The timber wolf has vanished from 'Wolf Wallow'

(For decades, local historian and paranormal investigator George “Buster” Singleton published a weekly newspaper column called “Somewhere in Time.” The column below, which was titled “Wolf Wallow was just what the name implies” was originally published in the August 5, 1971 edition of The Monroe Journal in Monroeville, Ala.)

There is such a place in Monroe County, believe it or not, that bears the name “Wolf Wallow.” The location is in the Franklin hills, east of Highway 41. At one time, there were quite a number of families living in the vicinity. These families gradually moved out, nearer to the schools and jobs which were to be found in the larger communities of Monroe and Wilcox counties. Nothing remains at “Wolf Wallow” now but a few old homesteads, an old well here and there, or a drinking spring.

For one reason or another, this particular area held some attraction to the timber wolves of yesteryear. The legends about the area tell of the wolves that were seen quite often or evidence that a number of these animals came and wallowed and sunned themselves in the sandy soil of this hollow. Thus the name “Wolf Wallow” was given to this small valley. Through the years, the name has endured the changing times, and still remains today.

The timber wolf has long since vanished from “Wolf Wallow.” Gone are the days when the country folks had to keep a sharp eye on their young calves, their pigs and chicken houses for fear that a roving pack of wolves would stop by and play havoc with the family’s meat supply. Gone, too, are the days when one could test his skill at hunting and trapping this cunning animal, tracking him down in the game of the hunter and the hunted.

Change has forced the timber wolf from this part of the country, but old lobo is very adaptable. Changes in climate and terrain do not bother him. If he moves to a colder climate, he just grows a thicker coat of fur. Should he move to the wastelands of the west, he changes color and blends into the landscape, continuing to live off the land and roam at will.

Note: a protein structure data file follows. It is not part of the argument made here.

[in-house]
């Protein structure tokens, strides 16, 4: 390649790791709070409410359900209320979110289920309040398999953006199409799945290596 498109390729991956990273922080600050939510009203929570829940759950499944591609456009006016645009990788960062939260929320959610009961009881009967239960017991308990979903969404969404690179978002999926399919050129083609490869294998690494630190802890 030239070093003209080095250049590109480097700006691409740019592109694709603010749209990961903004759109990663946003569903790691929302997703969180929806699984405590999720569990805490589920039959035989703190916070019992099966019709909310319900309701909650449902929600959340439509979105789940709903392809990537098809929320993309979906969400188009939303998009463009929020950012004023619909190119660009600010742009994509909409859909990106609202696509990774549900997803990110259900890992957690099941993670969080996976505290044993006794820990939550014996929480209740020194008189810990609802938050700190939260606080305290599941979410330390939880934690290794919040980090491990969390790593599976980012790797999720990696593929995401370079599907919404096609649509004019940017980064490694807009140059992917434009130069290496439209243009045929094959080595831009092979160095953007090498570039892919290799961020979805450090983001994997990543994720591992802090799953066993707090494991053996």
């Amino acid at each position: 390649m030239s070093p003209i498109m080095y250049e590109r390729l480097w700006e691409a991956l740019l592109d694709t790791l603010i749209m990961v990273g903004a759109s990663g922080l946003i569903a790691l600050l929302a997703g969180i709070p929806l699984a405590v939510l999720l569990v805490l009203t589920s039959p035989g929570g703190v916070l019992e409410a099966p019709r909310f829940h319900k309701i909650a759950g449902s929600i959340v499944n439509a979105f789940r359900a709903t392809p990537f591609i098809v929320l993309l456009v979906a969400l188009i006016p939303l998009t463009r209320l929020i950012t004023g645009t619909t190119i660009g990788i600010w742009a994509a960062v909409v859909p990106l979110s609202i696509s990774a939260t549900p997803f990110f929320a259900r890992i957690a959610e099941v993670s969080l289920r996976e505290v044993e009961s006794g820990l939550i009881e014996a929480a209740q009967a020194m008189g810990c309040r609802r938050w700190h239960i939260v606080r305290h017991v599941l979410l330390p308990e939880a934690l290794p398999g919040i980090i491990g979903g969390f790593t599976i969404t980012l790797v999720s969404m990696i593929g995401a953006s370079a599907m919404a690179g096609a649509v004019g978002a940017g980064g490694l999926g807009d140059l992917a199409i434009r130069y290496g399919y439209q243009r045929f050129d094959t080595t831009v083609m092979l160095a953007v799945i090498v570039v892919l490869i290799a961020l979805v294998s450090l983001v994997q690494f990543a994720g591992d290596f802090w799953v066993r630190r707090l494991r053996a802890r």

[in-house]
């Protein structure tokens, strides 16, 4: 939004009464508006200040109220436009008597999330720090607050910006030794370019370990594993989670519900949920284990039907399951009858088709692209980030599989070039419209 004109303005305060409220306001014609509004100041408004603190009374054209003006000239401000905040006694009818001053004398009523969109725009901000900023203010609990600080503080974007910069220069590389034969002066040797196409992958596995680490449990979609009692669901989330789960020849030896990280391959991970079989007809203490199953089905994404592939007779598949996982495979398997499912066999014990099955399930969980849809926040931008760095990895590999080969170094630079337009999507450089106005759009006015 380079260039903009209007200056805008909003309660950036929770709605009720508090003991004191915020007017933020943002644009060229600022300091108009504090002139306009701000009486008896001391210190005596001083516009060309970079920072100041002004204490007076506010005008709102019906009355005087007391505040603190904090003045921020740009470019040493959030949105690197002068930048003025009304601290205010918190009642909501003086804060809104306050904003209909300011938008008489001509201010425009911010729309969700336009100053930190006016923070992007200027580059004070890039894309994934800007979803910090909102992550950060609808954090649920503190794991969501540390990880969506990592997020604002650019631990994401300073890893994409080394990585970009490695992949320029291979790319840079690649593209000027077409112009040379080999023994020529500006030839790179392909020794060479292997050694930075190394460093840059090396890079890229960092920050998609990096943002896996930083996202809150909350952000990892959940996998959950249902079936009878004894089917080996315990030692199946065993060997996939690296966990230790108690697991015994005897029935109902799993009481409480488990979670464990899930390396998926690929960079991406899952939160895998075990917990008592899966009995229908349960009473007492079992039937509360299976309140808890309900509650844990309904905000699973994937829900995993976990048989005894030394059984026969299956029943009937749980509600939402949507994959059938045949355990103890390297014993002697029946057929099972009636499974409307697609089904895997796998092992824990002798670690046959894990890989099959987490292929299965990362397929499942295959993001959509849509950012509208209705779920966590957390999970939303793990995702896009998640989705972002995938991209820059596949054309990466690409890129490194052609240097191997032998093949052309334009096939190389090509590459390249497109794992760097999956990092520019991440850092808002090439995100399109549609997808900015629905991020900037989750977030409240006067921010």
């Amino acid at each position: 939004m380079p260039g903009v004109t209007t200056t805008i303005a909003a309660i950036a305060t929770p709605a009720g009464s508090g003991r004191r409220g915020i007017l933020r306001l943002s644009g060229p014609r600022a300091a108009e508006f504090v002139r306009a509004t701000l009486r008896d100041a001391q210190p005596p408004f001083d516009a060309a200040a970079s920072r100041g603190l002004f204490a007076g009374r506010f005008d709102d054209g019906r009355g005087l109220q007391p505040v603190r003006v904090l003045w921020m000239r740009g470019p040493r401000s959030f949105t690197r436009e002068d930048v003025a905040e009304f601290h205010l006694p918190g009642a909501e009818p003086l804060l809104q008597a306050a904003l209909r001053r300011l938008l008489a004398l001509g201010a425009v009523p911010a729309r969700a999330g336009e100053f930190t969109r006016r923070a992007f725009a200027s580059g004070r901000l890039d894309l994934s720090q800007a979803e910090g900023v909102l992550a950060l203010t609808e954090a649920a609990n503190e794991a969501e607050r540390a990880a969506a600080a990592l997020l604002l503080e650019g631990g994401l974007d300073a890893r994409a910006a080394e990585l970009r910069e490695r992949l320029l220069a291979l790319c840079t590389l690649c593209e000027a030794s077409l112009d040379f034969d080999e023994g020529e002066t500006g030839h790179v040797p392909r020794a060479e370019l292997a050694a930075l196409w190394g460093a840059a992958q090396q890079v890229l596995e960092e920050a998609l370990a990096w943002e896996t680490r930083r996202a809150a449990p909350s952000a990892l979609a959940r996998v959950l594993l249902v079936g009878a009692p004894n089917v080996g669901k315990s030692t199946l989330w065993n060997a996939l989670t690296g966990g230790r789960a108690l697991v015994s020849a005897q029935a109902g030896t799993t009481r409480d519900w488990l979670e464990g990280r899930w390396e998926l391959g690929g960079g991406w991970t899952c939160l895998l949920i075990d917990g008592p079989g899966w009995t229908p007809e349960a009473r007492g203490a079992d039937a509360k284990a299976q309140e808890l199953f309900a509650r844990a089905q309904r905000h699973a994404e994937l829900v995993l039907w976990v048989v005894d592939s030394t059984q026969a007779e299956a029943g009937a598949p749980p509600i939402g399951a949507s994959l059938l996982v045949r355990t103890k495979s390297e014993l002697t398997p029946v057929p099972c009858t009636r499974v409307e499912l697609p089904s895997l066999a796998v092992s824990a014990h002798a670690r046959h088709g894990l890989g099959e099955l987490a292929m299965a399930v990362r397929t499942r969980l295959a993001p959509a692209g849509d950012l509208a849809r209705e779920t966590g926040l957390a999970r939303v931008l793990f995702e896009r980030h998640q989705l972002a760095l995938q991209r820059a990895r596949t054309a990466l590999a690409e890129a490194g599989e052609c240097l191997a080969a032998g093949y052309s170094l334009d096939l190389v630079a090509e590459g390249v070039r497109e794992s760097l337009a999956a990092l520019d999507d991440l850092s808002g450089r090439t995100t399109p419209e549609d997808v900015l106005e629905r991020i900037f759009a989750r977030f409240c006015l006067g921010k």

Through the ages, man and wolf have been compared with each other. Their survival habits follow the same patterns. So does the way they care for their young. The wolf is one of the few animals that form the family.

In the distant future, the lonesome howl of the timber wolf may be heard again in the Franklin hills, causing a tingle to run up the spines of local folks. If that happens, all will know that “Wolf Wallow” has been reclaimed.

(This story also included a photograph that carried the following caption: Wolf Wallow, located in the Franklin hills east of Highway 41.)

(Singleton, the author of the 1991 book “Of Foxfire and Phantom Soldiers,” passed away at the age of 79 on July 19, 2007. A longtime resident of Monroeville, he was born during a late-night thunderstorm on Dec. 14, 1927 in Marengo County, graduated from Sweet Water High School in 1946, served as a U.S. Marine paratrooper in the Korean War, worked as a riverboat deckhand, lived for a time among Apache Indians, moved to Monroe County on June 28, 1964 and served as the administrator of the Monroeville National Guard unit from June 28, 1964 to Dec. 14, 1987. For years, Singleton’s columns, titled “Monroe County history – Did you know?” and “Somewhere in Time” appeared in The Monroe Journal, and he wrote a lengthy series of articles about Monroe County that appeared in Alabama Life magazine. It’s believed that his first column appeared in the March 25, 1971 edition of The Monroe Journal. He is buried in Pineville Cemetery in Monroeville. The column above and all of Singleton’s other columns are available to the public through the microfilm records at the Monroe County Public Library in Monroeville. Singleton’s columns are presented here each week for research and scholarship purposes and as part of an effort to keep his work and memory alive.)

Daily Rainfall Observations from SW Alabama for Sat., April 28, 2018

Rainfall (Past 24 Hours): 0.00 inches.

Week to Date Rainfall: 0.55 inches.

Month to Date Rainfall:  4.70 inches.